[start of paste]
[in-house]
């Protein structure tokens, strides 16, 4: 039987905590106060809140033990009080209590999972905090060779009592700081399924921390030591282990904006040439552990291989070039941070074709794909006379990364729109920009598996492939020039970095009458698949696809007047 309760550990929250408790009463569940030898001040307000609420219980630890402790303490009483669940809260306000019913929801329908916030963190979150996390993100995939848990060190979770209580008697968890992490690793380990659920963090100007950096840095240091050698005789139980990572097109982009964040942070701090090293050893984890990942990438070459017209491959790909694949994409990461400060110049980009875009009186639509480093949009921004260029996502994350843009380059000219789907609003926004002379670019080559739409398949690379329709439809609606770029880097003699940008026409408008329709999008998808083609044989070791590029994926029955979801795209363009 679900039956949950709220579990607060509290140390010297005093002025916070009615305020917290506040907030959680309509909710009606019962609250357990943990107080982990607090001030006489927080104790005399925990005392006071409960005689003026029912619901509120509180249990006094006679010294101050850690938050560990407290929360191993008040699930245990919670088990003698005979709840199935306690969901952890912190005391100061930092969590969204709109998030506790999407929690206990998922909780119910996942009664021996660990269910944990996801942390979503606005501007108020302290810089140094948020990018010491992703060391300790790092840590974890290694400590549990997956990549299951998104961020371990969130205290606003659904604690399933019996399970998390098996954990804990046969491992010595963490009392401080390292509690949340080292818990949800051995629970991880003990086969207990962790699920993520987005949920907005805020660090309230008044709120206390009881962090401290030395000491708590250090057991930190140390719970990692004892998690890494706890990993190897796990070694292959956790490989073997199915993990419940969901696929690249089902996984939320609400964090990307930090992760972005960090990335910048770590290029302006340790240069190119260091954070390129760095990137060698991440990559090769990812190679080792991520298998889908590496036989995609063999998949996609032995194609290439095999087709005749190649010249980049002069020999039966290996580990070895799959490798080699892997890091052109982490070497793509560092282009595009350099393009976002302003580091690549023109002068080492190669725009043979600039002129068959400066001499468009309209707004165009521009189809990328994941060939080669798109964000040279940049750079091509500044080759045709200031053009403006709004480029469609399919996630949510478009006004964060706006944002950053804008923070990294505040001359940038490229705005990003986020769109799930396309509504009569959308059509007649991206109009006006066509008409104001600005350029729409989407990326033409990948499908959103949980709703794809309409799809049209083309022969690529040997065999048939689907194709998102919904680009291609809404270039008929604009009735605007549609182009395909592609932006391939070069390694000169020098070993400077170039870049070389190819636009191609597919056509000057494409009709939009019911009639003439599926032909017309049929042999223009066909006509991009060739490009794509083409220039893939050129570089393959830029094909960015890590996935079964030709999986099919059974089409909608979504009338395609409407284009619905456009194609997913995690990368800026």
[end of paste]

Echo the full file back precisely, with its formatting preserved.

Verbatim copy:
[in-house]
């Protein structure tokens, strides 16, 4: 039987905590106060809140033990009080209590999972905090060779009592700081399924921390030591282990904006040439552990291989070039941070074709794909006379990364729109920009598996492939020039970095009458698949696809007047 309760550990929250408790009463569940030898001040307000609420219980630890402790303490009483669940809260306000019913929801329908916030963190979150996390993100995939848990060190979770209580008697968890992490690793380990659920963090100007950096840095240091050698005789139980990572097109982009964040942070701090090293050893984890990942990438070459017209491959790909694949994409990461400060110049980009875009009186639509480093949009921004260029996502994350843009380059000219789907609003926004002379670019080559739409398949690379329709439809609606770029880097003699940008026409408008329709999008998808083609044989070791590029994926029955979801795209363009 679900039956949950709220579990607060509290140390010297005093002025916070009615305020917290506040907030959680309509909710009606019962609250357990943990107080982990607090001030006489927080104790005399925990005392006071409960005689003026029912619901509120509180249990006094006679010294101050850690938050560990407290929360191993008040699930245990919670088990003698005979709840199935306690969901952890912190005391100061930092969590969204709109998030506790999407929690206990998922909780119910996942009664021996660990269910944990996801942390979503606005501007108020302290810089140094948020990018010491992703060391300790790092840590974890290694400590549990997956990549299951998104961020371990969130205290606003659904604690399933019996399970998390098996954990804990046969491992010595963490009392401080390292509690949340080292818990949800051995629970991880003990086969207990962790699920993520987005949920907005805020660090309230008044709120206390009881962090401290030395000491708590250090057991930190140390719970990692004892998690890494706890990993190897796990070694292959956790490989073997199915993990419940969901696929690249089902996984939320609400964090990307930090992760972005960090990335910048770590290029302006340790240069190119260091954070390129760095990137060698991440990559090769990812190679080792991520298998889908590496036989995609063999998949996609032995194609290439095999087709005749190649010249980049002069020999039966290996580990070895799959490798080699892997890091052109982490070497793509560092282009595009350099393009976002302003580091690549023109002068080492190669725009043979600039002129068959400066001499468009309209707004165009521009189809990328994941060939080669798109964000040279940049750079091509500044080759045709200031053009403006709004480029469609399919996630949510478009006004964060706006944002950053804008923070990294505040001359940038490229705005990003986020769109799930396309509504009569959308059509007649991206109009006006066509008409104001600005350029729409989407990326033409990948499908959103949980709703794809309409799809049209083309022969690529040997065999048939689907194709998102919904680009291609809404270039008929604009009735605007549609182009395909592609932006391939070069390694000169020098070993400077170039870049070389190819636009191609597919056509000057494409009709939009019911009639003439599926032909017309049929042999223009066909006509991009060739490009794509083409220039893939050129570089393959830029094909960015890590996935079964030709999986099919059974089409909608979504009338395609409407284009619905456009194609997913995690990368800026």